login to account
Running Research News And Events
December 31, 2009
WHAT ARE MORE THAN 20 YEARS OF MARATHON EXPERIENCE WORTH TO YOU?
December 11, 2009
DOES HEAVY-DUTY WEIGHTLIFTING LEAD TO OSTEOARTHRITIS IN THE HIP?
Critics of high-resistance weightlifting have contended that the activity increases the risk of osteoarthritis in the hips. Osteoarthritis is a degenerative joint disease which involves the breakdown of cartilage within joints, which eventually may cause bones to rub against each other. Osteoarthritis tends to strike the hands and weight-bearing joints of the body, including the hips, knees, feet, and back. Pain and loss of movement are common features of the disease.
In a new review paper, researchers at the University Hospital in Rotterdam weighted the evidence for and against the idea that heavy load-bearing enhances the risk of hip degeneration. Their conclusion? "Overall, moderate evidence was found for a positive association.....between previous heavy physical workload and the occurences of hip osteoarthritis." In fact, the Rotterdam investigators found that heavy work appeared to roughly triple the risk of hip osteoarthritis (The Journal of Rheumatology, Vol. 28, pp.2520-2528, 2001). The "heavy work" analyzed in the Rotterdam research included various types of on-the-job activity, including farm work lasting at least 10 years and working in an occupation which required the regular lifting of objects weighing 55 pounds or more. Such job-related exertion significantly increased the risk of hip osteoarthritis.
Before you jump to the conclusion that heavy lifting hurts the hips, however, bear in mind that the mechanism underlying the increased risk of hip osteoarthritis remains unclear. In fact, principal Dutch investigator Dr. Annet Lievense admits that one explanation for the linkage between high physical workloads and hip osteoarthritis "is that peoplewith highly physically demanding jobs may obtain treatment earlier and/or more often than people in less demanding occupations - not neccessarily because they have a higher incidence of osteoarthritis, but possibly because they are more handicapped by it when it occurs." As a result, "these people will be over-represented" in the arthritic group.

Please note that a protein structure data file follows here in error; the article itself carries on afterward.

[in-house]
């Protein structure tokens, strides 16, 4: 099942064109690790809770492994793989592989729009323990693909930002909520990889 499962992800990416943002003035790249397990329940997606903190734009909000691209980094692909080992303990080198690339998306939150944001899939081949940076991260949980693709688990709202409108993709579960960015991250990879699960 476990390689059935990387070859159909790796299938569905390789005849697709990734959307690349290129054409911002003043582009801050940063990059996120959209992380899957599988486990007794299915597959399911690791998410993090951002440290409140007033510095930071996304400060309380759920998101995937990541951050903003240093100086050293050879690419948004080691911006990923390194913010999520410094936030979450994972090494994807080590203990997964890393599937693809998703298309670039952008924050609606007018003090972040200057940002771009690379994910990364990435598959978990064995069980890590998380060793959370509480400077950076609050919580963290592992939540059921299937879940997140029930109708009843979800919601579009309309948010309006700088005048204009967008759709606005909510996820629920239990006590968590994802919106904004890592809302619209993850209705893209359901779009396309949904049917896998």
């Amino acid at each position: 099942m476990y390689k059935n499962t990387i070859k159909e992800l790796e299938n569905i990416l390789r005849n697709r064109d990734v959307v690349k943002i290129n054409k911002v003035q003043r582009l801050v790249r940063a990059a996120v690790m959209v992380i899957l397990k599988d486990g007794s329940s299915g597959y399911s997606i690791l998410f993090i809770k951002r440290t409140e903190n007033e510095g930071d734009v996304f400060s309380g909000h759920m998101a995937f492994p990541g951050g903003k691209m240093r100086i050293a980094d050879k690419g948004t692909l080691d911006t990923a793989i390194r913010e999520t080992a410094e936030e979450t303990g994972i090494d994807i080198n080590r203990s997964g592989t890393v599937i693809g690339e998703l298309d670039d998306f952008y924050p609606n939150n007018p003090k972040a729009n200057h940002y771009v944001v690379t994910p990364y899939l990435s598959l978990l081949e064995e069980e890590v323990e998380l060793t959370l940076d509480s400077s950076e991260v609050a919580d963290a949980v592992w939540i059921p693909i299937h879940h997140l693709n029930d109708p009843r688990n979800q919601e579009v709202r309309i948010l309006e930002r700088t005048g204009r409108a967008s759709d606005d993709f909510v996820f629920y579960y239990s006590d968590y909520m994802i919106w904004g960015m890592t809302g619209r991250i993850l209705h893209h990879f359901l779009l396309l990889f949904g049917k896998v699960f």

In other words, heavy lifters might not really have more osteoarthritis than individuals who are sedentary or who engage in light activities. it's just that pain - when experienced by the heavy hitters - might keep them from performing their jobs or other activities and thus cause them to seek out medical help. In fact, strenuous activity in the hard hitters might provoke pain more frequently, compared with sedentary folks, even though the overall condition of the hip joints might be roughly equivalent between the groups. Pain can stop a laborer from lifting boxes or an athlete from elevating a barbell, but it usually does not prevent a sedentary person from rolling over on a couch. Thus, the active person is more likely to seek out medical care and be counted as an osteoarthritis sufferer in a scientific study, compared with someone who pops ibuprofen and lies around waiting for the arthrithis pain to ebb.